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How to Turn a Charter Bus into a Party Bus

Posted by Chad Cushman
Nov 3, 2014 9:25:00 AM

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Any bus can be turned into a party bus. No one wants to hear, “Are we there yet??”

Whoever claimed that “getting there is half the fun” probably never supervised a group of restless school kids on a long bus ride.  A bus ride can be excruciating . . . unless you turn it into one big rolling party!  Read on to learn how to turn any bus into a party bus.

It’s not just children’s bus trips that can be magically transformed by the whimsy of an unexpected party. For example:

Work-related bus trips.  An impromptu party might be just what the doctor ordered for a work group traveling together.  A few silly games and a cupcake can go a long way toward setting a tone of camaraderie and team spirit before the retreat, conference, or work session begins.

Group Tours.  An onboard party is the perfect icebreaker!  In the case of group tours where participants don’t all know each other, a party gives participants a chance to get acquainted and can warm things up for the adventure ahead.

Club Outings.  Start your outing early with an onboard party, and make your annual get together even more memorable.

To turn an ordinary bus into a party bus, you must, simply, infuse it with all of the things that make a party a party.  Let’s break it down.  What are the elements of a party?

People.  A party needs people – preferably people who enjoy each other’s company, though that’s not a prerequisite.  (A party can go a long way toward helping people enjoy each other’s company!)

A theme.  If you’ve ever thrown a child’s birthday party, you already have a handle on this concept.  Sprinkle a little Hello Kitty, Yo Gabba Gabba, or Angry Birds into the mix, and you’ve got yourself a party.  A party theme could also revolve around famous book characters, the Roaring Twenties, or hippies (think love beads, tie dye, and peace signs).  Even those funny noses and fake mustaches can be theme enough under the right circumstances.

balloons 310660 640Entertainment.  Wherever there’s a magician, clown, or one of those guys who twists balloon into animal shapes, there is a party.  A fabulous storyteller, puppeteer, musician, or hypnotist can also entertain your party guests, depending on the age and interests of your group.

Party decorations.  Hang some crepe paper streamers, blow up a few balloons, pin up a banner, and—boom!—it’s a party.

Party hats.  Silly as they are, party hats and “blowout” noisemakers can create a festive mood instantly.  Set them on every seat or pass them out as people board, and they will quickly get the idea.

Games.  Games and parties go together like pin the tail goes with on the donkey. Okay, so, pin the tail on the donkey might not be the ideal game to play in a moving bus, but there are lots of other great games that lend themselves to the venue.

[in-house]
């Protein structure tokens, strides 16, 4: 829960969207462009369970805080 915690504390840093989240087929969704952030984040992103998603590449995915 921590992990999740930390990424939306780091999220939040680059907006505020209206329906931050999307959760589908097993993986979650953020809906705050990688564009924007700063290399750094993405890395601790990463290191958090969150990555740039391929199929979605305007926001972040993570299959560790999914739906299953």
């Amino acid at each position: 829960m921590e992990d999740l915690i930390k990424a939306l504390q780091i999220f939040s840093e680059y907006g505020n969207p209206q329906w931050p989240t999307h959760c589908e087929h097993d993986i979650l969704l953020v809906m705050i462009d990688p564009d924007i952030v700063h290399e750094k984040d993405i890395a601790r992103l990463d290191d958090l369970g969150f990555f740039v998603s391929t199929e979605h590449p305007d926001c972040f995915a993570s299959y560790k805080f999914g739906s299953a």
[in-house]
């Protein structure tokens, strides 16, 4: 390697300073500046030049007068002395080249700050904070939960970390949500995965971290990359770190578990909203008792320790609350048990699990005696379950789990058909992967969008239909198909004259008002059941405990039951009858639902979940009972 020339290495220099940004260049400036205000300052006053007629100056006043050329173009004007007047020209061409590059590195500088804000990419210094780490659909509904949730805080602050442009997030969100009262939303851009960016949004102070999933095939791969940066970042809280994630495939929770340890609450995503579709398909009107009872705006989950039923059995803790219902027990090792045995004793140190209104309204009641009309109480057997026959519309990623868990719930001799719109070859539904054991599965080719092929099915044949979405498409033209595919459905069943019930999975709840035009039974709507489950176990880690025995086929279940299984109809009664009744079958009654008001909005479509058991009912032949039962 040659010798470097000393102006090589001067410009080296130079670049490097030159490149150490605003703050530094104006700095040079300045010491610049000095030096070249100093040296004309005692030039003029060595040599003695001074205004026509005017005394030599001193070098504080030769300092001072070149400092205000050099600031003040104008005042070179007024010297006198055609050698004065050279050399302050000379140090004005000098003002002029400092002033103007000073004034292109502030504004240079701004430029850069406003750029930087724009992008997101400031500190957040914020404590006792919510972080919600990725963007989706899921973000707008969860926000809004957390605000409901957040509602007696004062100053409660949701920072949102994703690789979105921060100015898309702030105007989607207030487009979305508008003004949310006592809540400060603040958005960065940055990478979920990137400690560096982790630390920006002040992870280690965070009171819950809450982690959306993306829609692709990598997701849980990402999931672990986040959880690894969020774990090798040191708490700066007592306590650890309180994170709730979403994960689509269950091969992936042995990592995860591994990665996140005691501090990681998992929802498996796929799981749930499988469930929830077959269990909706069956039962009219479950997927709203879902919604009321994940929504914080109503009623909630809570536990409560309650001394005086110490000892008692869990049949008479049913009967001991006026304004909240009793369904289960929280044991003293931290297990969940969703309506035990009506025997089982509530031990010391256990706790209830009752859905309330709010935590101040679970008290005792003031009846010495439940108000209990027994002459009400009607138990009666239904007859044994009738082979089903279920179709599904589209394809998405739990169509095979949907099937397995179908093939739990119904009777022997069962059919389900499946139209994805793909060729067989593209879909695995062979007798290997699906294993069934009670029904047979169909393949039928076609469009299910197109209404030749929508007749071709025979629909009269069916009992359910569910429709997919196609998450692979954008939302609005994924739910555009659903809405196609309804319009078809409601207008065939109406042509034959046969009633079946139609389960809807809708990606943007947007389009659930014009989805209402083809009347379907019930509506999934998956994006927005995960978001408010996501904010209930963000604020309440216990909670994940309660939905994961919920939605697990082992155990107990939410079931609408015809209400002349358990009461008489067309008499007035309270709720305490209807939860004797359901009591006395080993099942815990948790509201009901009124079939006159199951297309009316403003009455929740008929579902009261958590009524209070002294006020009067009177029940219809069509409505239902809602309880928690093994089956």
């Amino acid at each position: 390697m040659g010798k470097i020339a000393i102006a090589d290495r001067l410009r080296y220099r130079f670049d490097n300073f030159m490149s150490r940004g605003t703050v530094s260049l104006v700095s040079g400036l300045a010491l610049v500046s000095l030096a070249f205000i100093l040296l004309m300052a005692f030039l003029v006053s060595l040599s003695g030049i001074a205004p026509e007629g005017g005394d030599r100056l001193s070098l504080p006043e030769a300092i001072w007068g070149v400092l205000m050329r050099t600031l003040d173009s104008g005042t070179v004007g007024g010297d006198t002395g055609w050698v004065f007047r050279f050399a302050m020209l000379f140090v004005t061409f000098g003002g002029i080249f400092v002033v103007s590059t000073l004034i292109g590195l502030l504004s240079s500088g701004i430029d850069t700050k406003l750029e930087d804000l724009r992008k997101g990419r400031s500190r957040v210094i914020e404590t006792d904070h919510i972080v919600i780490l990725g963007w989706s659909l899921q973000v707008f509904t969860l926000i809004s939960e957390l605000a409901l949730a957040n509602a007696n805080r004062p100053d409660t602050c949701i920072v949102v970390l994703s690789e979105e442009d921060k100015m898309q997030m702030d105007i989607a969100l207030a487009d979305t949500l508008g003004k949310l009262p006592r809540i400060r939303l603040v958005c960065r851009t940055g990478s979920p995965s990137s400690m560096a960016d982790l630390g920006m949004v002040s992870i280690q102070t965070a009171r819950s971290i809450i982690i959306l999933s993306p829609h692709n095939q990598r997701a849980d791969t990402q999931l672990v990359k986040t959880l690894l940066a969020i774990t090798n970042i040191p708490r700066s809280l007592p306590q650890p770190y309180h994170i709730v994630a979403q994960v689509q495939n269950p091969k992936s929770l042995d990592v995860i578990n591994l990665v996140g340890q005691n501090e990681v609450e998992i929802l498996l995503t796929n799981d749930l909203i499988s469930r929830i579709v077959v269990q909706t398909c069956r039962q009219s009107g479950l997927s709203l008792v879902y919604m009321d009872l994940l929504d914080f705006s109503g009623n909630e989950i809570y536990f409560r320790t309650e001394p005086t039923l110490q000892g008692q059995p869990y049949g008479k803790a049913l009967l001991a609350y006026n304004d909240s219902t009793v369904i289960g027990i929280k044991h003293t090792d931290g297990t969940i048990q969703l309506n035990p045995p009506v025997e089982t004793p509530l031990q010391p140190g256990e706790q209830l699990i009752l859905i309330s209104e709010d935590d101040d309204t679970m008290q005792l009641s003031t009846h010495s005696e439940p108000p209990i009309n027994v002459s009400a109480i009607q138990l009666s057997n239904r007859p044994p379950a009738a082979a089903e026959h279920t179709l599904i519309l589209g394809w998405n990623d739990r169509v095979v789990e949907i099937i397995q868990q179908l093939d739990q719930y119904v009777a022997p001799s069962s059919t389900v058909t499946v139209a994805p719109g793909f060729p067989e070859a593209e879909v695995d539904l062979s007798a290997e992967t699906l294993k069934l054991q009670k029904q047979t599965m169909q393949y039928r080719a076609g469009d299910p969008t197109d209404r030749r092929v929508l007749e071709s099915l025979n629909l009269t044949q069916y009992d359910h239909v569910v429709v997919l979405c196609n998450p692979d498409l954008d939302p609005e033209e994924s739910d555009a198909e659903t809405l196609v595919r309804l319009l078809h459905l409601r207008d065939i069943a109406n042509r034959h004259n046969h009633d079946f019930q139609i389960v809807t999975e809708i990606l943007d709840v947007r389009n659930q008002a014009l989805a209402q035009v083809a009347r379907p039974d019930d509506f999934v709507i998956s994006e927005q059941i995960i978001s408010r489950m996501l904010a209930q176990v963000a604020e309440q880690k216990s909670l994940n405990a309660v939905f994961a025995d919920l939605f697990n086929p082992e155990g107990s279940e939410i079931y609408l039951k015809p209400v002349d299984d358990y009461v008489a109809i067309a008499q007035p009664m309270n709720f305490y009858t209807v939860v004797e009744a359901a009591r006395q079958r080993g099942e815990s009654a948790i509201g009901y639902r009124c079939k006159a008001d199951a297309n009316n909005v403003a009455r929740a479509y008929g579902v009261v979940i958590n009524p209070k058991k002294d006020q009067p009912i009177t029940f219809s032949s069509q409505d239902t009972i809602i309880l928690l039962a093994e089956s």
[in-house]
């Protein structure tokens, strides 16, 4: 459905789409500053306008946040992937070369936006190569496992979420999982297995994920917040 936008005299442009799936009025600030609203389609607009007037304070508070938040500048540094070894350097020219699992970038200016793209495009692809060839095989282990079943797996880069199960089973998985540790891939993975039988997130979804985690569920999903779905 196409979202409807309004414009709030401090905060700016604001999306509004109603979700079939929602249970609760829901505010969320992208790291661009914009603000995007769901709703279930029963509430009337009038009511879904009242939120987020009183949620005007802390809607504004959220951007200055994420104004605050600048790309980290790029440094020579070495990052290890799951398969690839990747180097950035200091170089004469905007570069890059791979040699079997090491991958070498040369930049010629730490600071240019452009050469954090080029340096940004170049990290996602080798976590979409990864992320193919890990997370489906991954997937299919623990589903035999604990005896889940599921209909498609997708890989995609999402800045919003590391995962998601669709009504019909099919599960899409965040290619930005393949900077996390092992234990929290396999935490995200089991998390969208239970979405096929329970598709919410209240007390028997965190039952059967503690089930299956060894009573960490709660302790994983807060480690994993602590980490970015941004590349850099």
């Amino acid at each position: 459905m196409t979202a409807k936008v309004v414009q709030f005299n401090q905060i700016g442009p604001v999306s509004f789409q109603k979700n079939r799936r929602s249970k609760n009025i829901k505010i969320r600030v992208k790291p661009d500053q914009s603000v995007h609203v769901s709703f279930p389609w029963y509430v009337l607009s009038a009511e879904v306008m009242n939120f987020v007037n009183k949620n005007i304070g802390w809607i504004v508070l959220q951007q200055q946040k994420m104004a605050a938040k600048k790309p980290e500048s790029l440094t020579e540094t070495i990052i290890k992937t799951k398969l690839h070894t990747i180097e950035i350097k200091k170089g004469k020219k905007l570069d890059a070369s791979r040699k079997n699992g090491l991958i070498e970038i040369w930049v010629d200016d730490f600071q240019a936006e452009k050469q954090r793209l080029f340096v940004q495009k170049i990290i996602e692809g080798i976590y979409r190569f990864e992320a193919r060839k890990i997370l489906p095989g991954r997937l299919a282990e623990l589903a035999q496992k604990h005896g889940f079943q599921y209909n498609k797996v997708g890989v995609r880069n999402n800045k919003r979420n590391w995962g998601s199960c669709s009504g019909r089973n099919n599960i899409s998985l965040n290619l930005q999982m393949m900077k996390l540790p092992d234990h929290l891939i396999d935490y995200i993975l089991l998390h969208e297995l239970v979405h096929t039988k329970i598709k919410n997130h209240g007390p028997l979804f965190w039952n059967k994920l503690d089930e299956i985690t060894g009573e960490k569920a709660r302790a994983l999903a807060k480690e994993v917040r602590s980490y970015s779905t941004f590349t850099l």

• Categories

Start with a steady cadence of six beats:  two pats on the thighs, two claps, and two finger snaps:  Pat-pat, clap-clap, snap-snap.  Once the cadence is established, the first player calls out the word, “Categories!” (followed by two beats of clapping and two beats of finger-snapping), then “Names of …” (clap-clap, snap-snap), “Animals …” (clap-clap, snap-snap).  The next player must pick up with the name of an animal at some point during the next six-beat cadence.  So it might go like this:

Player #1:       “Categories” / clap-clap / snap-snap
                        “Names of” / clap-clap / snap-snap
                        “Animals” (clap-clap, snap-snap)
Player #2:        pat-pat / “Elephants!” / snap-snap
Player #3:        pat-pat / clap-clap / “Rabbits!”

And so on. Anyone who fails to answer in time is “out.”  The last remaining person is the winner of that round and gets to establish the category for the next round.

  • I went to the store and bought . . .

Starting with the letter A, the first player says, “I went to the store and bought apples.”  The next player says, “I went to the store and bought apples and bananas.”  The third player says, “I went to the store and bought apples, bananas, and cereal.”  And so on.  Variations on this one might be, “I went on a picnic and brought …” or “I went on vacation and took …” or something related to your group’s interests like, “I went to book club and we read …” 

  • Travel Bingo

bingo 159974 640Travel Bingo is just like regular Bingo, except that instead of numbers, the Bingo cards are filled with pictures (or names) of things you might see on a typical bus ride: a gas station, barn, bridge, police car, American flag, humorous billboard, and so on.  As the players spot items, they mark them off or cover them up on their card until the first player gets five in a row (or an “L” or a picture frame or whatever you’ve specified) and calls “Bingo!”  Travel Bingo requires a little pre-trip preparation.  Download a free, printable Travel Bingo card (or create your own) and make enough copies for all your passengers.  Pack enough markers for everyone, or (if you want to reuse the cards) give everyone an envelope full of sticky notes pre-cut to the size of the squares on the BINGO card.

Cake.  It’s not really a party without cake, now is it?  For your party bus celebration, cupcakes might be more convenient than a cake that requires cutting . . . the fancier the better.

Still concerned? Read 10 do's and dont's of booking a party bus here!

That’s all there is to it.  Combine these basic elements -- people, a theme, decorations, entertainment, party hats, games, and, above all, cake -- to transform an ordinary bus ride into a party on wheels.


Topics: party bus

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